If a gift came in a sturdy box, hang onto that box. We tend to keep a couple dozen boxes of various sizes in our garage all the time so that we can just reuse them for our shipping needs. Christmas can be a treasure trove of those boxes if you keep your eyes open. If we ever have too many boxes to deal with – well, that’s what recycling is for.

We also tend to hold onto wrapping paper. Why? It makes for great firestarter, whether loosely held or tightly compressed. It’s far better than just tossing it into the trash, after all. I save this kind of paper in a box out in the garage, shoved in there waiting for our next campfire.

I’d estimate that about half of the Christmas refuse I see has another genuinely useful purpose.

Save Warranties, Manuals, and Receipts

If you get a new item with a manual or a warranty, hold onto it. We have a cabinet that has nothing but manuals and warranties in it.

Why is this useful? If you can’t figure out why an item is not working, that manual can be invaluable. Sure, sometimes you can find it online, but most of the time it’s just easier to dig through that cabinet with manuals and warranties.

A manual can quite often help you to troubleshoot a seemingly broken device. I recall one toy that my son had that didn’t seem to do anything at all. It would occasionally make an odd noise and that was about it. We tried everything – replacing the batteries, hitting the buttons, and so on, but nothing worked. We were ready to give up on it, but then I dug out the manual. It turns out that the toy had somehow been put in some kind of “debug” mode, so I used the button combination suggested to restart it. Instantly, it works!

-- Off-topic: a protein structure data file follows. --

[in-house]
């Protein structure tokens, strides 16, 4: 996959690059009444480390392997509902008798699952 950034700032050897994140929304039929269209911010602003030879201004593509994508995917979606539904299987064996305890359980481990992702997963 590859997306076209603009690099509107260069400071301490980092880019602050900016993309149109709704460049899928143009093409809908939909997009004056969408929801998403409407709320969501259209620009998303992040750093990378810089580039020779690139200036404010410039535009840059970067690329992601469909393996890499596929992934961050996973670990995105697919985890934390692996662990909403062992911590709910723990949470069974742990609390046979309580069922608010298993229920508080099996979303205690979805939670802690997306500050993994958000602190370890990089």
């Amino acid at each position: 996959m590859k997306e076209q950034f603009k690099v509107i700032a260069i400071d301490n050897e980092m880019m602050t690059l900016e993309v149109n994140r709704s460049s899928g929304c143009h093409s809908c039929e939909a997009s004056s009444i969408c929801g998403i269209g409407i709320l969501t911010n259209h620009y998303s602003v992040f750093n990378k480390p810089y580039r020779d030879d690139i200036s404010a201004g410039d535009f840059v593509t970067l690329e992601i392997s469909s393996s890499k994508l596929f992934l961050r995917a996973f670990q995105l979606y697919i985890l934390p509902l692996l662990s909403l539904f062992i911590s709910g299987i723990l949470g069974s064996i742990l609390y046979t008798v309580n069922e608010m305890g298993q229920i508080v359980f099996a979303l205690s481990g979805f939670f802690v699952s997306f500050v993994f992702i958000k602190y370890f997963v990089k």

The Week After

Isn’t Christmas done at this point? All that should be left is enjoying the new stuff, shuddering at the bills, and eating the leftovers, right? Actually, this is the prime time to take care of a few key things that will save you money later on.

Start Your Gift List for Next Year

You have your list from this year. Just carry over every person from that list to your new list that you still wish to get a gift for. Then, start on that brainstorming process again. What items would that person like as a gift?

The advantage with starting so early is that you have an entire year to shop for bargains. I spend ten months out of the year watching for “going out of business” sales and other huge stock-clearing discounts to find gifts for people.

In my ideal world, most of my Christmas shopping is done when December rolls around.

Buy Next Year’s Supplies

In the days after Christmas, stores put enormous discounts on items like bows, ribbons, wrapping paper, Christmas lights, artificial trees, and other decorations. Take advantage of this and buy the items you’ll need for next year at a deep discount.

All you need to do is stow them away with the other Christmas items as you put them in storage so that you’ll have them in hand next year. We have a few Christmas boxes under the basement stairs – that’s the perfect place for all of this stuff.

I find that December 28th is pretty much the prime day for buying this stuff. The discounts are pretty good on that day, but they haven’t started returning the inventory yet. A few days after that, the inventory is gone.

Save a Dollar (or Two) a Day

Depressed by how much you spent on Christmas? Start saving now for next Christmas. Just save a dollar a day – $7 a week, in other words. Stick it in a savings account and you’ll have about $350 by the time the next holiday shopping season rolls around. Make it $2 a day and you’ll have $700.

You can make this automatic. Most banks will help you set up an automatic transfer from checking to savings each week so that you can have $7 or $14 or $20 a week moved from checking to savings without having to think about it.

Then, when next December rolls around, you have a bunch of cash to spend on gifts without any real negative repercussions on your life.

Final Thoughts

The holiday season can be overwhelming, but if you start working in advance, planning carefully, looking for bargains, and asking yourself what you really need to spend money on, you can cut out a lot of spending without taking even one iota away from your holiday celebrations.

Get started now with whatever preparations you need to make for whatever celebrations you’ll have this holiday season. Your wallet will thank you.